Investment Definitions: Rate of Return

As we continue our Investment Definitions series, we come to a term that may be thrown about quite casually. But when you're first beginning to learn about investments, even one of the most-used terms can trip you up. For that reason, we'll cover the Rate of Return in detail.

What is the Rate of Return?

In its simplest definition, the Rate of Return (also called the Return on Investment) is the amount of money you receive back on your initial investment. It is usually expressed in a percentage over a specified period of time, and the Rate of Return most often includes the interest, profits and/or net income (profit minus loss).

As we look at the Rate of Return (ROR) more in depth, we can further define it in terms of the type of investment. Since ROR can be used to show how much cash any type of investment returns, from a business investment to a 401(k) to a stock purchase, there are many ways to calculate the ROR. Since this is an introduction, though, we'll leave the mathematical equations to the experts and focus more on generalities.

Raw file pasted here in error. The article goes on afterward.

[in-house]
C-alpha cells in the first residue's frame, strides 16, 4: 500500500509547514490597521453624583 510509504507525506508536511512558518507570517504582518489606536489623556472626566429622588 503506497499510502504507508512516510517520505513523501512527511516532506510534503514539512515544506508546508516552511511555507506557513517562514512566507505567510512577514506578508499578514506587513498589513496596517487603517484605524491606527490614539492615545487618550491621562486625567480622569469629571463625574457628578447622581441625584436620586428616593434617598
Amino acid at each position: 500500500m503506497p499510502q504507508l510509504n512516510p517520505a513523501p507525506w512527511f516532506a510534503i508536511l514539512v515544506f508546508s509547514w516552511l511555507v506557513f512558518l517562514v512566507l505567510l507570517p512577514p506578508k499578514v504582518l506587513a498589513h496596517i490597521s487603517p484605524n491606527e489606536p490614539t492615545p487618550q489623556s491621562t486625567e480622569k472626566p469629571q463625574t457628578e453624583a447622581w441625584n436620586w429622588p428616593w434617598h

To accomplish this more simplified focus, let's take a look at an example 401(k).

The 401(k) ROR Example

Okay, let's dive into an example. We'll use a 401(k) because that is one of the most common types of investments -- and therefore one of the most relatable.

Let's say Sally has a 401(k) for $10,000. She has been steadily investing for years, and her employer matches her investment. To make things simple, we'll say that the entire $10k was her initial investment, which includes how much money she put in and how much cash the employer matched.

Sally decided to invest in an allocation model. At 25 years old, she went with the aggressive growth model, and for Sally, this decision paid off. Most of the stocks in the model showed a gain on the market, and the few stocks that experienced losses were balanced by the growth of the others. When all of the stocks' returns and losses are expressed as percentages and averaged, the aggressive growth investment model shows a return of 5% over the course of a three month period. This 5% is the Rate of Return.

The important point to note here is that the 5% ROR is an average of all the investments in Sally's chosen model. So some of the stocks may experience loss while others show gains; as long as they balance out to a positive ROR, Sally's on the right path. (The very important investment strategy used in model allocations is called diversification).

That's the Rate of Return in its most basic form. Now when you're looking at your next 401(k) statement, you'll know exactly what that ROR entails! Join us for more investment definitions in the weeks to come.

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